Samira Salem, Fina Rozental
Over the last two decades, labor standards have become a major issue in international trade. Three developments mark the rise of this issue: first, an international consensus was reached on a set of core labor standards established by the International Labour Organization (ILO); second, bilateral and regional trade agreements have increasingly included more labor standards provisions; and third, consumers have increasingly demanded products produced under better labor conditions. This study evaluates research on the effects of labor standards commitments on labor conditions; the influence of trade openness on labor conditions; and the impact of compliance with labor standards on trade performance.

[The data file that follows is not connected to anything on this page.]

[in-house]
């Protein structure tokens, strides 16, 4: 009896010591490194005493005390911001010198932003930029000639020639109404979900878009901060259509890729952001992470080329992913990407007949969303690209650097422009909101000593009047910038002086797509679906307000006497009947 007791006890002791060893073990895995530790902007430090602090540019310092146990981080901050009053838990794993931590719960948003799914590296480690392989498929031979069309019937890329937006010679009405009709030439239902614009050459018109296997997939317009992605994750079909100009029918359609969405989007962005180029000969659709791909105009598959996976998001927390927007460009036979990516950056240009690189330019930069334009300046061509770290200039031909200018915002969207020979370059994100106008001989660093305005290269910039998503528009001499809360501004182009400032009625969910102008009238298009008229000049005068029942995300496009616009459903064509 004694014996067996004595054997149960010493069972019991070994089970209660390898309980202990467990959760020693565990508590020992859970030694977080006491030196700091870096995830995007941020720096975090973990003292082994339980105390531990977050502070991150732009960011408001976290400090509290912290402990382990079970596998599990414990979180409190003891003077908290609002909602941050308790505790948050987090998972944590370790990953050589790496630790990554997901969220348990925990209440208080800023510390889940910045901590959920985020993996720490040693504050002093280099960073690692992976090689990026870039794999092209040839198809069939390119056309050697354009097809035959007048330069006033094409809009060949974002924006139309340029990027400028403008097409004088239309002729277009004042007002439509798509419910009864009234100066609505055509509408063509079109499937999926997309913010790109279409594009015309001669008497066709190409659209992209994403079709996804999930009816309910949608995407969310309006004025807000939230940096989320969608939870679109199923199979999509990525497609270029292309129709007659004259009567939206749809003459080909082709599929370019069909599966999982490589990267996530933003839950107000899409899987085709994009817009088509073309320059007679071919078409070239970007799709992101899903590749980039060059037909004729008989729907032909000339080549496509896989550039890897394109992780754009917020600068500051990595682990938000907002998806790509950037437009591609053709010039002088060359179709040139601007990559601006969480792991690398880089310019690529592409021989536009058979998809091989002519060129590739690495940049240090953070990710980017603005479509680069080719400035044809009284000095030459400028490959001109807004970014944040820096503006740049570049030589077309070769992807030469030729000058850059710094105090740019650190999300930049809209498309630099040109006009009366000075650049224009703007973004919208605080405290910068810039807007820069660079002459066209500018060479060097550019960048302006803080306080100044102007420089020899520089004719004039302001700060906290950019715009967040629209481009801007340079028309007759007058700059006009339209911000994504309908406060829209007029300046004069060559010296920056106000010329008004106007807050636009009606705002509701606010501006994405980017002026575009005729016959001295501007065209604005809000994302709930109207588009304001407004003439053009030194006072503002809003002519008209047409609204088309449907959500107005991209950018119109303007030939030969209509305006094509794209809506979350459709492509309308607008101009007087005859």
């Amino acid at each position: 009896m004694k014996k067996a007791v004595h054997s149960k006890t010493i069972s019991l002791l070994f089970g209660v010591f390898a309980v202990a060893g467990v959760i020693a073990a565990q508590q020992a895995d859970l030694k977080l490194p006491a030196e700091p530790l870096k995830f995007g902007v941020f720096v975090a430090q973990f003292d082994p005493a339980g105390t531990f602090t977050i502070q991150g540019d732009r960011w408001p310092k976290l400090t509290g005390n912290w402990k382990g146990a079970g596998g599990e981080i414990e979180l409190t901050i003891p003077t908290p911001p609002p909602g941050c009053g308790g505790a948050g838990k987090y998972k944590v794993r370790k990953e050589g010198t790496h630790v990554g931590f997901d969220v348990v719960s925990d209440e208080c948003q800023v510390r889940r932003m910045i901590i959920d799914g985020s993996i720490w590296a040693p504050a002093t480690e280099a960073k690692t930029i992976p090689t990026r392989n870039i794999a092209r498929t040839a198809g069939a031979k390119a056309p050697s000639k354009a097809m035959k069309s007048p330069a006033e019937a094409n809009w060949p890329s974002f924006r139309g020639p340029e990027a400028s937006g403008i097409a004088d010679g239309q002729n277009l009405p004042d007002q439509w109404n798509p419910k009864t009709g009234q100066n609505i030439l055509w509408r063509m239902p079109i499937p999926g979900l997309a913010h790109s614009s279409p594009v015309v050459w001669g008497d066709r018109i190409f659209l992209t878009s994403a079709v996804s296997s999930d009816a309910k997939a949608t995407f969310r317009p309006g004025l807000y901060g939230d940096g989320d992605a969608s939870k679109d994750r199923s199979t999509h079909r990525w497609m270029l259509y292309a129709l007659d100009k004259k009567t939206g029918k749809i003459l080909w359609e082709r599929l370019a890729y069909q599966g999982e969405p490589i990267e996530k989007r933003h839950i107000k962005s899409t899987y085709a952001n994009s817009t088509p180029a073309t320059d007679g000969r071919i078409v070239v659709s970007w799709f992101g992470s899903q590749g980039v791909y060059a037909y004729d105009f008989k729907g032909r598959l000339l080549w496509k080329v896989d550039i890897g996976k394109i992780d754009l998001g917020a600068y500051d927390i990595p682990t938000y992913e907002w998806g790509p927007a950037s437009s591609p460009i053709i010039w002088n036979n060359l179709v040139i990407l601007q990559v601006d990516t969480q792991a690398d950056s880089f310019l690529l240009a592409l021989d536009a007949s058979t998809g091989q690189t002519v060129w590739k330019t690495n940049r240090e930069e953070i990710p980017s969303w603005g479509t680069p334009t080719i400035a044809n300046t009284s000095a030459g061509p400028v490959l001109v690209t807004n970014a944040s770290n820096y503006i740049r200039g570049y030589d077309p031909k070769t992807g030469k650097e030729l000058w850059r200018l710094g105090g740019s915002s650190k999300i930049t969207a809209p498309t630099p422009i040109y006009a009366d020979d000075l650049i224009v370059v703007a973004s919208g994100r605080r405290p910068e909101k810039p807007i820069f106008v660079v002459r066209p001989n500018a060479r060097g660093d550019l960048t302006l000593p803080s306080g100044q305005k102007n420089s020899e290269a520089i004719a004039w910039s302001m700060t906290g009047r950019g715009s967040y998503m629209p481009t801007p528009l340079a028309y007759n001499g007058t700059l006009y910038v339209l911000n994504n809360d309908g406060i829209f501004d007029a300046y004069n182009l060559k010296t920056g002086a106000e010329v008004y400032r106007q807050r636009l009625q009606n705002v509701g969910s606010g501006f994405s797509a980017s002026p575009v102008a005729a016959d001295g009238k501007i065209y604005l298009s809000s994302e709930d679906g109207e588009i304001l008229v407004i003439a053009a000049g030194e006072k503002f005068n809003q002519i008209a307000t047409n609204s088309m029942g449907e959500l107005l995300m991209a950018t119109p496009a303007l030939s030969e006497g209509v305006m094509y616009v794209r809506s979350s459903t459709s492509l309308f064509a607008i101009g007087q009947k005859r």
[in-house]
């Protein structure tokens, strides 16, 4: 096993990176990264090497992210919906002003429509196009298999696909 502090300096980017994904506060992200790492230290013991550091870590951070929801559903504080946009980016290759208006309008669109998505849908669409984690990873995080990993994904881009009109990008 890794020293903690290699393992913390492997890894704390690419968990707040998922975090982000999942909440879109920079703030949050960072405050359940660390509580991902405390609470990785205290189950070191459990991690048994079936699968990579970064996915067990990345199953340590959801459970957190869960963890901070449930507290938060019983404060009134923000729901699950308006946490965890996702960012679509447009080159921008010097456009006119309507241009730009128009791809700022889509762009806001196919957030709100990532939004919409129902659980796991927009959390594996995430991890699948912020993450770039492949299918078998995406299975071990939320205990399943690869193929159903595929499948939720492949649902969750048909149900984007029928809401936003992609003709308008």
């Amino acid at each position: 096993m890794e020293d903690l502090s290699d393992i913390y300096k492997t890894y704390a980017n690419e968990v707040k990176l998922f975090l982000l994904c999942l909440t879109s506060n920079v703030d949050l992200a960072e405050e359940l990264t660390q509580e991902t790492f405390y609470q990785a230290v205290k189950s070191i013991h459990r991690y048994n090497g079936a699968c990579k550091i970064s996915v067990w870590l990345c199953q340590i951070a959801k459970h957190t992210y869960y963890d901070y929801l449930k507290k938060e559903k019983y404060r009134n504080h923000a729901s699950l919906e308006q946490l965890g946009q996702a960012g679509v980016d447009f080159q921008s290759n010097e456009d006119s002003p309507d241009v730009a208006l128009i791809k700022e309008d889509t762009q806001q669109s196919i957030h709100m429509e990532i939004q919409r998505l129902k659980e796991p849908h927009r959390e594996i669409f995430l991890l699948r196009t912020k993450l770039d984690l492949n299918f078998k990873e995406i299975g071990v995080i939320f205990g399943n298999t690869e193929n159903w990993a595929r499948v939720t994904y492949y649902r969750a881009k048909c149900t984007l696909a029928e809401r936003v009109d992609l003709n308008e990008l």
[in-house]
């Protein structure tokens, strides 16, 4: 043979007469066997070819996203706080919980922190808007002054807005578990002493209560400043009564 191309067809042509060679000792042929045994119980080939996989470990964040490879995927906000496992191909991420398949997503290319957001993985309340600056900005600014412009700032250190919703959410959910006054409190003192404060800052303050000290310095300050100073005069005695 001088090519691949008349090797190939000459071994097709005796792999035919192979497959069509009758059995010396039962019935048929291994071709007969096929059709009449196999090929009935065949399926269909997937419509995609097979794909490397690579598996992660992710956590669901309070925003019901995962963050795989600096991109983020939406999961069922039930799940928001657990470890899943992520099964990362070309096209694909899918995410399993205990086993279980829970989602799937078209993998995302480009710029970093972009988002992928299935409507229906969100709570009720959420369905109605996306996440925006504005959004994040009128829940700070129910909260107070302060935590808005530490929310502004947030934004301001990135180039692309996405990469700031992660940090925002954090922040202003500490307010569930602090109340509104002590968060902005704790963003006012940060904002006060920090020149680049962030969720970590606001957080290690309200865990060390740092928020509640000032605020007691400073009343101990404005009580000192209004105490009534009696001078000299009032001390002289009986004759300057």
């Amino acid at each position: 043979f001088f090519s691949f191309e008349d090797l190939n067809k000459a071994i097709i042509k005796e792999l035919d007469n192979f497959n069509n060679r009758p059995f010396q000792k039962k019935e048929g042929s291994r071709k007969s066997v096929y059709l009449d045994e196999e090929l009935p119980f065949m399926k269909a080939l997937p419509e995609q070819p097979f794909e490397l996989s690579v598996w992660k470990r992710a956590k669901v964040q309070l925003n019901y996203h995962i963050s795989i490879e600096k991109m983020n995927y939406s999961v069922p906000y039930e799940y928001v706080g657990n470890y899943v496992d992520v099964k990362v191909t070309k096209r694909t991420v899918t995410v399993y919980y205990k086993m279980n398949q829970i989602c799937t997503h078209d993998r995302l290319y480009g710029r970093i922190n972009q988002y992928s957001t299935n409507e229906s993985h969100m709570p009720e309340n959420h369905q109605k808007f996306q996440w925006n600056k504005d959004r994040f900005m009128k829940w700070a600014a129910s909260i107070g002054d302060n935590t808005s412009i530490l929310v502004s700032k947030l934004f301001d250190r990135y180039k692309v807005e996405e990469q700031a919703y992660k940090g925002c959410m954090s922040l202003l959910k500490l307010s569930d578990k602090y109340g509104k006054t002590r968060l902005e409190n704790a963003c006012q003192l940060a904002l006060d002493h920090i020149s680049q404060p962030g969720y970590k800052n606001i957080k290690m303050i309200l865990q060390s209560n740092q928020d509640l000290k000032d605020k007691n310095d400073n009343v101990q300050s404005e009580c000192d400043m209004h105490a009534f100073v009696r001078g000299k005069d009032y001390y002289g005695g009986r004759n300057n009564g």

The research suggests that the ratification of ILO conventions does not result in improved labor conditions. On the other hand, research appears to show that agreements, when reinforced by factors such as enforcement mechanisms, positive incentives, and market forces, may improve compliance with labor standards, bringing about better labor conditions. Another line of research suggests that trade openness may improve rather than degrade labor conditions. Finally, the research finds no clear evidence that countries can improve their trade performance by maintaining poor labor conditions, contrary to the “race to the bottom” point of view.